The USA has not relented in its antagonism towards Russia because that is the geopolitical bloc that has the potential to challenge U.S. hegemony, whereas China has long been seen as a de facto partner that certain influential interests want to see become de jure in a “new world order.”
Hence we have seen in recent years Soros/NED subversion in the former Soviet bloc states, in particular the “color revolutions.” The U.S. has pursued a policy of bringing the former Soviet bloc states into the NATO orbit in quick succession with plans to establish a missile system in Poland. The containing Cold War partnership with China makes the encirclement of Russia almost complete, the problematic factors being Central Asian Republics, and others such as the Ukraine, all targets of the Soros/NED network.
There is a place for hapless, banana-republic-in-the-making New Zealand in this world geopolitical scenario — and it is as a pawn for China.
China has been presented for several decades as being the panacea for New Zealand’s economic situation. This can ultimately be traced back to the scuttling of Empire after World War II, reiterated by Britain’s entry into the European Common Market in 1973, after which New Zealand was obliged to look for other export markets for its agricultural produce.
In the year 2000, New Zealand Governor General Michael Hardie Boys’ went to China to “set a seal on high-level contact” and reciprocate the visit by Chinese President Jiang Zemin to New Zealand in September 1999. “He added that the visit will cement bilateral relations at the highest level between the two governments.”
New Zealand’s ambassador to China, Peter Adams, stated at the time:
The two countries have regular consultations on security, disarmament and trade and economy, and will extend a similar mechanism to the agricultural sector. The two countries have also increased cooperation in regional and global forums, including the Asia-Pacific Economic Cooperation (APEC) meetings, the Association of Southeast Asian Nations (ASEAN) regional forums and the United Nations.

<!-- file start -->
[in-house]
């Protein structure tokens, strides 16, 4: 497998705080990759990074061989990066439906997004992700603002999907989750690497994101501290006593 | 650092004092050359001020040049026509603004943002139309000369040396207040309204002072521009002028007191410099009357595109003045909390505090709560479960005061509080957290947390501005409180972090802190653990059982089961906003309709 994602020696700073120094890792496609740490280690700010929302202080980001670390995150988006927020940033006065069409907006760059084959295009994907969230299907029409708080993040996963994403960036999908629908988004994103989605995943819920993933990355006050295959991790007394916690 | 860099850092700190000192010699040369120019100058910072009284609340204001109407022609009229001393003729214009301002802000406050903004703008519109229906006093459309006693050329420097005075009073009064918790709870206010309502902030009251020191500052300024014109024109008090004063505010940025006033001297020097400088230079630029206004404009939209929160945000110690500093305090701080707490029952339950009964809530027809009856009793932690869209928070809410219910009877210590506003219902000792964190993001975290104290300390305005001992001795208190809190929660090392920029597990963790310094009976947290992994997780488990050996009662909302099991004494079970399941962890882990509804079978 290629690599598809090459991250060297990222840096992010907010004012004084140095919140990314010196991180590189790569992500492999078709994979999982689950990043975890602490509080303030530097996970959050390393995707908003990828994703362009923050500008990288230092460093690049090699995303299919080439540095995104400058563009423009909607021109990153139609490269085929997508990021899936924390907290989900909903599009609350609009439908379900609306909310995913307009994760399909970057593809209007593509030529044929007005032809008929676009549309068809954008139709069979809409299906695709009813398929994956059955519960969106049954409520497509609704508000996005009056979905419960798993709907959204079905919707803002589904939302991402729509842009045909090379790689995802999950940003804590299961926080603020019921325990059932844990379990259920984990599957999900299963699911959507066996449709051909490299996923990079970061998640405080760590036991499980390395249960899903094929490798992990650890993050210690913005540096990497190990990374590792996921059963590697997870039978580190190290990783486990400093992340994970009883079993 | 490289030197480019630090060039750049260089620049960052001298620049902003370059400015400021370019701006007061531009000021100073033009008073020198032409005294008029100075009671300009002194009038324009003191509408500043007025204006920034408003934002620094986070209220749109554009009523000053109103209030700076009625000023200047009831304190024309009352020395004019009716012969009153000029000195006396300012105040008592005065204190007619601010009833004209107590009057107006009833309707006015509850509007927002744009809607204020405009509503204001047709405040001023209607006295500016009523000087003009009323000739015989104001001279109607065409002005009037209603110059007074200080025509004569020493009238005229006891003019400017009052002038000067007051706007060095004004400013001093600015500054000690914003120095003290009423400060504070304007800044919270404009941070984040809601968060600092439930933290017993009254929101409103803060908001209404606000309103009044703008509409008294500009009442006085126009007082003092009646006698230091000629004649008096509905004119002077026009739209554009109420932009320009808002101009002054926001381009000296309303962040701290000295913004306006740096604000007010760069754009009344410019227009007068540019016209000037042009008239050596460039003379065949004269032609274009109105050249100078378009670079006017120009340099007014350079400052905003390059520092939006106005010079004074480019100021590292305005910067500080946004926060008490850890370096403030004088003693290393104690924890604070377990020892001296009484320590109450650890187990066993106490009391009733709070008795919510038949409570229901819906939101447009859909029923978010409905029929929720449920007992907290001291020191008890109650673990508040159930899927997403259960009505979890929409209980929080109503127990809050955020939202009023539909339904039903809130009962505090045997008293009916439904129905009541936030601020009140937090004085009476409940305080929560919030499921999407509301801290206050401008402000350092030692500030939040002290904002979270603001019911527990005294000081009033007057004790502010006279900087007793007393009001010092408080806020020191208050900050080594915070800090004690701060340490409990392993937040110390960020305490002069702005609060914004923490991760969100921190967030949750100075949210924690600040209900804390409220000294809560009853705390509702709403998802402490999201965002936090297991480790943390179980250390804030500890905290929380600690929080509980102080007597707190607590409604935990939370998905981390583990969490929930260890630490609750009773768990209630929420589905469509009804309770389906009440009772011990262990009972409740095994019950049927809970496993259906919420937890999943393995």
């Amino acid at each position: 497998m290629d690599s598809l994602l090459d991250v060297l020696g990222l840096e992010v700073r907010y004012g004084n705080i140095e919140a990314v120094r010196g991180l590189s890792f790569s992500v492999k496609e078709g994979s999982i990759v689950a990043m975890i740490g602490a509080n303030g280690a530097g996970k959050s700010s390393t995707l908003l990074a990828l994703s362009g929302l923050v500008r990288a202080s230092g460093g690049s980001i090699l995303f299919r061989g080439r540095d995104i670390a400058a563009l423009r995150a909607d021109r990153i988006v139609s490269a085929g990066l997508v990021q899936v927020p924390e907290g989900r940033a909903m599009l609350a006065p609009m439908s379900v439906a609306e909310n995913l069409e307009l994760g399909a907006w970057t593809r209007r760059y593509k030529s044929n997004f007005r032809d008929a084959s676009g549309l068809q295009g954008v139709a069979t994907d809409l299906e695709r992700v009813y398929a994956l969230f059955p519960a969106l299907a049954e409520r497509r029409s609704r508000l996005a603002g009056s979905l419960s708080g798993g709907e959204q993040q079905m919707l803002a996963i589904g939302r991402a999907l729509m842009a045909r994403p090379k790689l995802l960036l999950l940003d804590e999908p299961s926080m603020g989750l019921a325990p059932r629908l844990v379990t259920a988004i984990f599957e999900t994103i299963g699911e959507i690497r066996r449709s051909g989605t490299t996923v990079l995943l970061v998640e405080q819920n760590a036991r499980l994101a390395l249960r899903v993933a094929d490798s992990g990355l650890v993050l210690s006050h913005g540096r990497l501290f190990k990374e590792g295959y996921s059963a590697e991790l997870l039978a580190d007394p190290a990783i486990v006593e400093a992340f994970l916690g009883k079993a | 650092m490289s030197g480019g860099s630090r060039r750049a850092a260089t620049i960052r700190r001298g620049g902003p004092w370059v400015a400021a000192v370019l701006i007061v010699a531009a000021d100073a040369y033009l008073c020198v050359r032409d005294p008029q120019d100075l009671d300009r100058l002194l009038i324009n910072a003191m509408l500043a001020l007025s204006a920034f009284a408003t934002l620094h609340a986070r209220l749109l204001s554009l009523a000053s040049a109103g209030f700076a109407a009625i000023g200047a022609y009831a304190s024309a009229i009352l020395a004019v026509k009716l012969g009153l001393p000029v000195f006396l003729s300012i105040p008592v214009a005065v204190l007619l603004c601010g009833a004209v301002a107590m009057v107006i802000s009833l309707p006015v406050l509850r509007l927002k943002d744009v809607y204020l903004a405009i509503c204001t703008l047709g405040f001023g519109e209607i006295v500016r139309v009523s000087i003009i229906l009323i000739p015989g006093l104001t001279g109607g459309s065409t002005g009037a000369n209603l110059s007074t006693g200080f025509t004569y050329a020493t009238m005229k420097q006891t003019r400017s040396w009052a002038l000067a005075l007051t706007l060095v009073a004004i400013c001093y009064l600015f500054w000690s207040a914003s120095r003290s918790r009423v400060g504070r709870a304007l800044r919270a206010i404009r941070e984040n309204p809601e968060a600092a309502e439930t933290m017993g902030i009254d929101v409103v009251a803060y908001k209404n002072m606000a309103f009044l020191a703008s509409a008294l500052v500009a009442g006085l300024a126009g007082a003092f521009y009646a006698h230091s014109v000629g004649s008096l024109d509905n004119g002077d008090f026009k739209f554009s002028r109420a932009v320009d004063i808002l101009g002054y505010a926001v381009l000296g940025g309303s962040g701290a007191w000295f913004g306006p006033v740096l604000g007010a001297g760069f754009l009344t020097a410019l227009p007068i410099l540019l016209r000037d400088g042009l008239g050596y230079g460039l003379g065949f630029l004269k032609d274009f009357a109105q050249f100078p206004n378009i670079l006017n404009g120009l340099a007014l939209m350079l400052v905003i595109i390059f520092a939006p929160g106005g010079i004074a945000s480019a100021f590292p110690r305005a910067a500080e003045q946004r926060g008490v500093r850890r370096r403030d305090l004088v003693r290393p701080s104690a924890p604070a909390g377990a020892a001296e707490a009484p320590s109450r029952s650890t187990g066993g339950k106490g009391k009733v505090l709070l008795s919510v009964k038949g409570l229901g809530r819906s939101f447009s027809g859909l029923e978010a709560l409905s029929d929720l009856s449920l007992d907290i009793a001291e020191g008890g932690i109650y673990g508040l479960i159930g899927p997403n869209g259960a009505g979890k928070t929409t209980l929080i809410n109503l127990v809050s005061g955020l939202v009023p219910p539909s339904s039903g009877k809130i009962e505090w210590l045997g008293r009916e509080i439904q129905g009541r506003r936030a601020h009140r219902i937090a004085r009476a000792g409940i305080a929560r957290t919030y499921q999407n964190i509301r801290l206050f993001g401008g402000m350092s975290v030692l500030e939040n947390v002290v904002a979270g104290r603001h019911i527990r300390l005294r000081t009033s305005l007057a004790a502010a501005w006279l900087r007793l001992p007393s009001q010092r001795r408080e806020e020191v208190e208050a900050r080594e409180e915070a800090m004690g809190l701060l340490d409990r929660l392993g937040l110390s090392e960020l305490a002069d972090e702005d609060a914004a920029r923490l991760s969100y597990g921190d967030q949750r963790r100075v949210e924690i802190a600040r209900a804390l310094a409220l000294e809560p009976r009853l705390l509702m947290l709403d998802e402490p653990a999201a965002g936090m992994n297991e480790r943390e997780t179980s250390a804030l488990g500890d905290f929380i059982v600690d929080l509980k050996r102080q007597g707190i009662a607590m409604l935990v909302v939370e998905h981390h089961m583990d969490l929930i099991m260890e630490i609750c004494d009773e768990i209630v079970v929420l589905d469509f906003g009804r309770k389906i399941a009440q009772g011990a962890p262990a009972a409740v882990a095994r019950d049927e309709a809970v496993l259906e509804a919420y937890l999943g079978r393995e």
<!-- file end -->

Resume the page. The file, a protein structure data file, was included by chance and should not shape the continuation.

“New Zealand is a practitioner of the one-China policy, and it shares many common perspectives on regional security issues and on the need for economic integration through APEC and the World Trade Organization (WTO),” he said.
New Zealand was the first Western country to commence bilateral negotiations with China on China’s WTO entry, and also the first Western country to conclude such talks in 1997. Therefore, New Zealand is keen to see China join the WTO as soon as possible, he said.
New Zealanders only really became aware of New Zealand’s rapidly developing relationship with China in the several years of negotiations preceding the New Zealand-China Free Trade Agreement of 2008. Yet official bilateral, high level contacts between the two, including military contact, has been what the Chinese Ministry of Foreign Affairs describes as “frequent” since 1972. The Ministry lists these contacts up until 2003. 
In July 2008, New Zealand and Chinese army chiefs met in Beijing. China reported on this high level meeting, which doesn’t seem to have been mentioned by New Zealand media:
China and New Zealand vowed here on Friday to further army exchanges to push forward military relations between the two countries. “The Chinese armed forces advocate expanding contact and substantial cooperation with their New Zealand counterparts to upgrade military relations in the long run,” said Chen Bingde, Chief of the General Staff of the Chinese People’s Liberation Army.